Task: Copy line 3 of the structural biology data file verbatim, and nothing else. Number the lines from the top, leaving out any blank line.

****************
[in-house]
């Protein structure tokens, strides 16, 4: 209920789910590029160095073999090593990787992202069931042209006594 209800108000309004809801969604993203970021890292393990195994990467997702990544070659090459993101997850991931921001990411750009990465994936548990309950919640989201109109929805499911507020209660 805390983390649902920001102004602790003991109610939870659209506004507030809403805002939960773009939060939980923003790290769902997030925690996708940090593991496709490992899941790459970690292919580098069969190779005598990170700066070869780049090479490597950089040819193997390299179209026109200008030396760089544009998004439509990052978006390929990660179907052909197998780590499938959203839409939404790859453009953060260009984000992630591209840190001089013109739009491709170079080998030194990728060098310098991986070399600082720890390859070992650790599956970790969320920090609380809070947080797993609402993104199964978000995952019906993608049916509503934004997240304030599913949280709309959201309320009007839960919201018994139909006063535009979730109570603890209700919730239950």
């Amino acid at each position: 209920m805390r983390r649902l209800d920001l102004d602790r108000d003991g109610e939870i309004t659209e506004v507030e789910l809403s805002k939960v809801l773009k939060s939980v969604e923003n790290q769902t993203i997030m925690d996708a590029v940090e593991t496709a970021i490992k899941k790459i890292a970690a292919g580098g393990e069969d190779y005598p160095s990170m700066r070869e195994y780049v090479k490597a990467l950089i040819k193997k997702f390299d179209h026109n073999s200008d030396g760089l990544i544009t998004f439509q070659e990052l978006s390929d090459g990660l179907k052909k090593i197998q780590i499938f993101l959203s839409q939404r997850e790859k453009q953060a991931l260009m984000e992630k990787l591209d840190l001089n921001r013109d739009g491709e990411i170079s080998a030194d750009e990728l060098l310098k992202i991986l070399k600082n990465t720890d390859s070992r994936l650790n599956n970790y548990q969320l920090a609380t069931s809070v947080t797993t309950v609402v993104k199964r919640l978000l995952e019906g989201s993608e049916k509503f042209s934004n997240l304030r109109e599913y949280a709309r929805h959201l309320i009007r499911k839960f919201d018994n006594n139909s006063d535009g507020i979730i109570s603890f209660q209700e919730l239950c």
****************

């Amino acid at each position: 209920m805390r983390r649902l209800d920001l102004d602790r108000d003991g109610e939870i309004t659209e506004v507030e789910l809403s805002k939960v809801l773009k939060s939980v969604e923003n790290q769902t993203i997030m925690d996708a590029v940090e593991t496709a970021i490992k899941k790459i890292a970690a292919g580098g393990e069969d190779y005598p160095s990170m700066r070869e195994y780049v090479k490597a990467l950089i040819k193997k997702f390299d179209h026109n073999s200008d030396g760089l990544i544009t998004f439509q070659e990052l978006s390929d090459g990660l179907k052909k090593i197998q780590i499938f993101l959203s839409q939404r997850e790859k453009q953060a991931l260009m984000e992630k990787l591209d840190l001089n921001r013109d739009g491709e990411i170079s080998a030194d750009e990728l060098l310098k992202i991986l070399k600082n990465t720890d390859s070992r994936l650790n599956n970790y548990q969320l920090a609380t069931s809070v947080t797993t309950v609402v993104k199964r919640l978000l995952e019906g989201s993608e049916k509503f042209s934004n997240l304030r109109e599913y949280a709309r929805h959201l309320i009007r499911k839960f919201d018994n006594n139909s006063d535009g507020i979730i109570s603890f209660q209700e919730l239950c």